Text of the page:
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BLUE SUN ROOM FAN FICTION - GENERAL
Mal's got some kind of deathwish. Was the only thing Jayne could think of, way the man ran ass on fire into bad business and losing battles. (Adrenaline)
CATEGORY: FICTION TIMES READ: 1431 RATING: 9 SERIES: FIREFLY
A marine pushed through the olive canvas flaps of the field tent, used for a temporary sleeping arrangement for the ground forces. Belatedly, the young man realized his mistake, as the captain rolled over on his cot and propped himself up on his elbow with a tired expression.
The young lieutenant, as though sensing his imminent demotion, came to an abrupt halt and saluted. "Permission to speak, sir!" Remarkably, he didn't think to alter the volume of his near shout.
The captain dragged himself upright, he hadn't been sleeping anyway. Really, the interruption was almost welcome, replaying as he was memories of reinforcing barriers, and laser fire, and women crying over the charred corpses of men who, just moments before, had been shouting at the security forces in an unfamiliar tongue. "Clearly your message is urgent enough it can't wait until morning," he replied dryly. He hoped. "At ease."
"Yessir." But the lieutenant didn't relax; if anything, the boy looked ready for a dressing down, like a drill sergeant from basic training might swoop down on him at any moment. He remembered this soldier now from the night before; despite the action earlier in the day, despite the vague resemblance of the open-faced helmet to a samurai warrior of old, the new-minted officer's armor still had its factory polish. "Kurtz VMO-3 reporting in from patrol on the east airstrip." The captain waved the boy on. "They were ambushed, sir."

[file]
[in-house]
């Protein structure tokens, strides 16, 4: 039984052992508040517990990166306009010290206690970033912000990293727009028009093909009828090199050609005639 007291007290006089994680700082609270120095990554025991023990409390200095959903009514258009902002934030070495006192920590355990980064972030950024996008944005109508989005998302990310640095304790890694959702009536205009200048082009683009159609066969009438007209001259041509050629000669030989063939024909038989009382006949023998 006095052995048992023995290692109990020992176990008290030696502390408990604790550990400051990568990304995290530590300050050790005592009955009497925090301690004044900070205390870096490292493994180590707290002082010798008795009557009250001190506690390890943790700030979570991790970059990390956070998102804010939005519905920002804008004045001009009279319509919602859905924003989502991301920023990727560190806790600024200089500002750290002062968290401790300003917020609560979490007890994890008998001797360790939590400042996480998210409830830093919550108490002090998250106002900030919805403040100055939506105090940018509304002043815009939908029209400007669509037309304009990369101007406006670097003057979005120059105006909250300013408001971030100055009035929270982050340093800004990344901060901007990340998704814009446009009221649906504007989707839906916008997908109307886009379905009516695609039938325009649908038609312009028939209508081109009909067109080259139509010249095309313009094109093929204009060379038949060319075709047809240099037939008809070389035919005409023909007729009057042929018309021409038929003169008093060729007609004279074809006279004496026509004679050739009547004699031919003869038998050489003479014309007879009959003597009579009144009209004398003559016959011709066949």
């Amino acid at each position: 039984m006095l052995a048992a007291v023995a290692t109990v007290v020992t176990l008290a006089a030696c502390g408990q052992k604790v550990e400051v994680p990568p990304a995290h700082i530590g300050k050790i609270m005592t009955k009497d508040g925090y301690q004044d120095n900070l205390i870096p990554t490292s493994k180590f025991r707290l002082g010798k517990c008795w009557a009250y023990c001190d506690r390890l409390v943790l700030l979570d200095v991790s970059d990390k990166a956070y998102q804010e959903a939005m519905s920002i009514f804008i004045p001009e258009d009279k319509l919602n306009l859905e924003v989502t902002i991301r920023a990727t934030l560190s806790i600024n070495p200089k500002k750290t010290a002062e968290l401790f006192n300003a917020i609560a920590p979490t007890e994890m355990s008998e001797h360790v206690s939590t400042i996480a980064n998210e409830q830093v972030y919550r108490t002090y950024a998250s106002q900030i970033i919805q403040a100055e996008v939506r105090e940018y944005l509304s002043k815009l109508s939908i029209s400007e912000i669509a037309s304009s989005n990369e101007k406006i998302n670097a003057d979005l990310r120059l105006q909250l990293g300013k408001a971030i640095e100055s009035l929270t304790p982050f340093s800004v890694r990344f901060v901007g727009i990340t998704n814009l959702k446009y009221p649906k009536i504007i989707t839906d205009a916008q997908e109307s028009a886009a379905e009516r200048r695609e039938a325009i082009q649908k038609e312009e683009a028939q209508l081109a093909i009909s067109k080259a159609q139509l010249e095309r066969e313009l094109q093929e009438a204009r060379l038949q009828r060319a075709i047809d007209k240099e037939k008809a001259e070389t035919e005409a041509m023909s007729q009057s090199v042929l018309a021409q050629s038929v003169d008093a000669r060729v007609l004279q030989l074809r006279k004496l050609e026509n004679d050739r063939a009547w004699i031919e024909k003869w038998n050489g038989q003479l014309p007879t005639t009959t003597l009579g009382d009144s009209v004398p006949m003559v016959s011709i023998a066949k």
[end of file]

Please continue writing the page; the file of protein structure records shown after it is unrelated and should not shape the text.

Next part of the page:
Not unexpected, and he could see how it might have happened. Reduced visibility, and his men were all green, overeager and out looking for glory. They'd simply seen an opportunity to chase after. He sighed. "How many?" he asked, reaching under the cot for his folded grey trousers and mao jacket.
"Four casualties, two dead." Half the squad. "And they took the roller."
His mind stumbled over the news, taking a few moments to attempt to process the information before giving up. Rollers were their heavy armor, anti-infantry functioning as artillery, a mobile bunker for up to five soldiers, and in urban combat, a decent battering ram. To take one while it was fully armed and operational required both gumption and a lapse in sanity.
Reynolds, he realized. They'd heard the rumours, of course, every native they'd questioned earlier who they could understand had some story to tell.
He remembered the screams, the greasy smoke and the smell of ashes that would haunt him until the day he died. Never again, he swore. "Put a hold on the patrols at night, and have all patrol groups coordinate with air support in the future." They'd have to try to recover the roller in the morning.